Home History Japanese Crime & Punishment Museum, Meiji University

Japanese Crime & Punishment Museum, Meiji University

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A gallery featuring many of the exhibits from the Meiji University Crime and Punishment Museum. The museum features the collection of the late Nawa Yumio, who was Japan’s leading authority on Edo era punishment and law enforcement.

Criminals in the Edo period were executed under the principle of showing little leniency as to serve as exemplary punishment and it was said in general your head would be gone if you stole ten ryo.

The system of punishment was complex and the types of punishments ranged from reproof, beating, tattoo, deportation, exile to the death penalty. The death penalty itself was divided into different degrees from decapitation, death by burning, display of the executed head, crucifixion, and saw cutting.

According to Shogunate Law, murdering his or her lord was considered the most serious crime and the offender was charged with saw cutting. Before the final act, the convict would be exposed for two days in Nihonbashi, be dragged through the streets for a day, and then be crucified at the place of execution. The second most serious crime was murder of one’s parents.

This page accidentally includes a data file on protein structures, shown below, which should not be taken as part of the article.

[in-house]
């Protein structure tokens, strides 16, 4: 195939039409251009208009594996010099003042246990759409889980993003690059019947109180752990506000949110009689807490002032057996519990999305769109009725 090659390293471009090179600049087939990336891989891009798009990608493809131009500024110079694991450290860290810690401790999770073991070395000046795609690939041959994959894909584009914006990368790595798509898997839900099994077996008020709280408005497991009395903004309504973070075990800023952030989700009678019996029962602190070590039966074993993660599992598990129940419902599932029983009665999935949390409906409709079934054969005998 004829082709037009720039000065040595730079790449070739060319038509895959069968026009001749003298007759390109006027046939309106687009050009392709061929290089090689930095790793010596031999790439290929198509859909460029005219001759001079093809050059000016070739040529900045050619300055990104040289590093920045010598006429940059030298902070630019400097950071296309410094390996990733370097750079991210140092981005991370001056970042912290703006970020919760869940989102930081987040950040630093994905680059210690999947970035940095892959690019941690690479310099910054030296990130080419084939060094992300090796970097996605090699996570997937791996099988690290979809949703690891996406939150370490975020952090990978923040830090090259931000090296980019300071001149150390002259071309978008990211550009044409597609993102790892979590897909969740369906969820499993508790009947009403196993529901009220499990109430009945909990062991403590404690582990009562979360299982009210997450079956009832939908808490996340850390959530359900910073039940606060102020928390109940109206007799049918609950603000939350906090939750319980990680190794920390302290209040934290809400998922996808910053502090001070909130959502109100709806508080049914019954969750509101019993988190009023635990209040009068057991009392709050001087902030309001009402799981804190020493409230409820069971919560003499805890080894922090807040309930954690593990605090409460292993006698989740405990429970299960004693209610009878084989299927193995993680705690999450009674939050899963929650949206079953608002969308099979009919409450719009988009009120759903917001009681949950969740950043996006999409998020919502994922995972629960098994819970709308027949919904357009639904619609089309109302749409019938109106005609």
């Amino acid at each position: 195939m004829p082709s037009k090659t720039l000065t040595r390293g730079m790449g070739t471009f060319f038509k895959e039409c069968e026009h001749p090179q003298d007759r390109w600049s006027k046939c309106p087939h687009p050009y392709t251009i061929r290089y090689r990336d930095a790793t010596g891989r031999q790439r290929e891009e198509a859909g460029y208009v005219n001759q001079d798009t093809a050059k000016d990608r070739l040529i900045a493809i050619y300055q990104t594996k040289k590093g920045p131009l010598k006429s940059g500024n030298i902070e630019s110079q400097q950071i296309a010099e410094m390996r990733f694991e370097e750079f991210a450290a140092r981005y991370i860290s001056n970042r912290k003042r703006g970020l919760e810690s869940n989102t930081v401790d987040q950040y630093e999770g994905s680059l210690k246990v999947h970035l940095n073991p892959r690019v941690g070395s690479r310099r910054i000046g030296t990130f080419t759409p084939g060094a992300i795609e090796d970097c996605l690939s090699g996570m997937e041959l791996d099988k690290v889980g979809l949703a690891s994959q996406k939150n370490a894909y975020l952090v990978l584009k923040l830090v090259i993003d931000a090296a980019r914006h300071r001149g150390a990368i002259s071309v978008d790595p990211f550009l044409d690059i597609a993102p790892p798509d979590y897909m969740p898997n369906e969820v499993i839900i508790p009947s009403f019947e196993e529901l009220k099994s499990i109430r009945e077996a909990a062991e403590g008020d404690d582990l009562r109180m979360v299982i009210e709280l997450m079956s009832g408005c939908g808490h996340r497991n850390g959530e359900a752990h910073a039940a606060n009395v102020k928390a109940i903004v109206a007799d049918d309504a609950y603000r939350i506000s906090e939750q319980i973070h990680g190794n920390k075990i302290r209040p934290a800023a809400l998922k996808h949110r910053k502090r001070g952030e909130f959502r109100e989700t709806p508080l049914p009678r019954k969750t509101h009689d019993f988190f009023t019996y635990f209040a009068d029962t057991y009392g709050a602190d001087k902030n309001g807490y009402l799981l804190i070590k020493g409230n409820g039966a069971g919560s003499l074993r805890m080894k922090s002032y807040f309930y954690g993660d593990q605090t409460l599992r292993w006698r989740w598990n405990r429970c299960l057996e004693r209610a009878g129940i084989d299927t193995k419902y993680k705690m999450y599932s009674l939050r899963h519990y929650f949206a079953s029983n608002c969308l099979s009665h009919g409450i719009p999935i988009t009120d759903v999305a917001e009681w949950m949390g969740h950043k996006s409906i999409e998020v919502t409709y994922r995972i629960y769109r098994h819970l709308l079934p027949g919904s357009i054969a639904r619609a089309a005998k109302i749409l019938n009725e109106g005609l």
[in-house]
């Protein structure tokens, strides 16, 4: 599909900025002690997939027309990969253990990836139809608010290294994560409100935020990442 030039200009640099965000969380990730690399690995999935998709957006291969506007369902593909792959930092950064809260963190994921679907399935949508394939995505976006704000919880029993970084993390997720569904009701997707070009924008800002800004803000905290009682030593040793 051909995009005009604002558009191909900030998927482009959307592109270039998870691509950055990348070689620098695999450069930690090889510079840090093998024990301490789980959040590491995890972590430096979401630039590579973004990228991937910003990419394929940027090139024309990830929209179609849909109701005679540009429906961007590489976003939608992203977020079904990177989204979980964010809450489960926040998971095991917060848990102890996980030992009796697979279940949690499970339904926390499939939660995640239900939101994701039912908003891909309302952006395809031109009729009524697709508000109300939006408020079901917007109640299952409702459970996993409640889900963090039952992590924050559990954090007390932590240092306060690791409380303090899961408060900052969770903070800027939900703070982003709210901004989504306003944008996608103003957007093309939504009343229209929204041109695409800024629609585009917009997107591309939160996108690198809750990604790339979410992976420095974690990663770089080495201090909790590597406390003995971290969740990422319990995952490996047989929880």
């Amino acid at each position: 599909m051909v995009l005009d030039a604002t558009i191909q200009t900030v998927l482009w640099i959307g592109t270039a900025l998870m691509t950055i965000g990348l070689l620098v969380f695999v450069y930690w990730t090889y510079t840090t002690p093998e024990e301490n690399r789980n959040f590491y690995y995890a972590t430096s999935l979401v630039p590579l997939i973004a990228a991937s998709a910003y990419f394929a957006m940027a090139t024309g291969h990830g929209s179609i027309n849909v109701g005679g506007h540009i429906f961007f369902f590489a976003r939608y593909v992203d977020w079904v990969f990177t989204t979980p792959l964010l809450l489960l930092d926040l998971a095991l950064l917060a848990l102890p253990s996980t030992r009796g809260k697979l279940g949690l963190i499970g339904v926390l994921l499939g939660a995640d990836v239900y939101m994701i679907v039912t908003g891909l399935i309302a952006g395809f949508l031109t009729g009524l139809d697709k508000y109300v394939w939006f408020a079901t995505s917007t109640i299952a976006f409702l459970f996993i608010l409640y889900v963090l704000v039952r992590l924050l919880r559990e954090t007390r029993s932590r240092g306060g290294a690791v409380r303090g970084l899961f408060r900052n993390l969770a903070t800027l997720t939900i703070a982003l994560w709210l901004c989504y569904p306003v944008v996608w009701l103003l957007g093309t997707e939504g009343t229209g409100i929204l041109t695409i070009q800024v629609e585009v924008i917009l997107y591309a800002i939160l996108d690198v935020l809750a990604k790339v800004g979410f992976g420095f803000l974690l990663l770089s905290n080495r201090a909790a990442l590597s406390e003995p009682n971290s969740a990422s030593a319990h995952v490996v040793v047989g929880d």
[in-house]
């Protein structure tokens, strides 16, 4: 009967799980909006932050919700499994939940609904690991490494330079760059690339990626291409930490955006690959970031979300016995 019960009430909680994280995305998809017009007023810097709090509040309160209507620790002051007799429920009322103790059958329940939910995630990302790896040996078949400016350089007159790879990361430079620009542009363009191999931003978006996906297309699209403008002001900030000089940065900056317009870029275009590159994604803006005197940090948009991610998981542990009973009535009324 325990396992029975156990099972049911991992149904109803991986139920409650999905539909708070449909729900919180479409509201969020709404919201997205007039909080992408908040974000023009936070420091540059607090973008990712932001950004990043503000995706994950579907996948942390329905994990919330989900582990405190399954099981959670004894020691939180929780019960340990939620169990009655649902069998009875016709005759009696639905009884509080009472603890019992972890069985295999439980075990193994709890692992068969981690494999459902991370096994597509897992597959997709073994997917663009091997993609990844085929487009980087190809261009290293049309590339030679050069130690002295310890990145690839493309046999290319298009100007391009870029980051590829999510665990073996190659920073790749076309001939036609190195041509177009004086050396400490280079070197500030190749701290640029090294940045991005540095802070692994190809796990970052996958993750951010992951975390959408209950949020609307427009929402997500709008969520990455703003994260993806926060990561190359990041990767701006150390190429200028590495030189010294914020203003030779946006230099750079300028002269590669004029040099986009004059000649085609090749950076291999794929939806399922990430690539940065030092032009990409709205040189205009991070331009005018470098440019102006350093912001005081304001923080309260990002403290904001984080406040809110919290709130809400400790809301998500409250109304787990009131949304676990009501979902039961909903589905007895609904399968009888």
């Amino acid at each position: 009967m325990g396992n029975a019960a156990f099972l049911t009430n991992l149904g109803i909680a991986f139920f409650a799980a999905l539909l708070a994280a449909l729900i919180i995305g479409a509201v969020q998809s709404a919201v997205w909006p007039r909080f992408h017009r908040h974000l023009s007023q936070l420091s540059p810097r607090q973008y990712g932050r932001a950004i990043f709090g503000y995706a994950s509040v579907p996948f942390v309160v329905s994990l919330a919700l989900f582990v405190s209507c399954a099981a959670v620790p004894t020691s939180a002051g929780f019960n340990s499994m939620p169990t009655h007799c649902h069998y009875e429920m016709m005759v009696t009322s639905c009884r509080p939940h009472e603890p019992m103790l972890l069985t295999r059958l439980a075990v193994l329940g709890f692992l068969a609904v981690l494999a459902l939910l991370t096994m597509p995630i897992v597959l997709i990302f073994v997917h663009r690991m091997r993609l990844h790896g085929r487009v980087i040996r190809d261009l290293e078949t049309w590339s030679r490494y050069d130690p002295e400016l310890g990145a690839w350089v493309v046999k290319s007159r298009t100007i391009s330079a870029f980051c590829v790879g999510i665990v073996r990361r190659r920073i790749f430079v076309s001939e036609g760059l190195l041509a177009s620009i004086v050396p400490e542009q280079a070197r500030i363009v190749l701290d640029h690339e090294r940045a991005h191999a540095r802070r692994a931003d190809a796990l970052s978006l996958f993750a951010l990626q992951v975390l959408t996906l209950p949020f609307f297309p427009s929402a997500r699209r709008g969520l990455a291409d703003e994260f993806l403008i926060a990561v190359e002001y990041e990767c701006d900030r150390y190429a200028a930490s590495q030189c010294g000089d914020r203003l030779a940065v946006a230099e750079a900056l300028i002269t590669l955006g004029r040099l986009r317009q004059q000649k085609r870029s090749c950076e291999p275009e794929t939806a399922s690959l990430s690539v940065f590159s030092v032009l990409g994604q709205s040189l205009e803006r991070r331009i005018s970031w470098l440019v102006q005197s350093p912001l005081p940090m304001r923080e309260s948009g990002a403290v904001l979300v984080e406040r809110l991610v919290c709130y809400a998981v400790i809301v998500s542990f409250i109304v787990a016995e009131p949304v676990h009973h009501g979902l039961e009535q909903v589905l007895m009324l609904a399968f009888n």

[gird-gallery id=”47″]

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Zetsu has been studying rope since 2008 and kinbaku photography since 2010. He is a member of Yukimura Haruki’s kinbaku school in Japan under the name Haru Yutaka. He has participated in workshops in Tokyo with Suguira Norio and has had his work exhibited in Tokyo at Gallery Shinjukuza, run by the legendary kinbaku photographer Kanno Kei. While in Japan, he has participated in several “satsueikai” photo shoots, photographing the rope work of Naka Akira and Yukimura Haruki. He is a member of The Monarchs in Los Angeles and runs the Los Angeles Rope Dojo, and sells kinbaku books and rope through his shop at Ai Nawa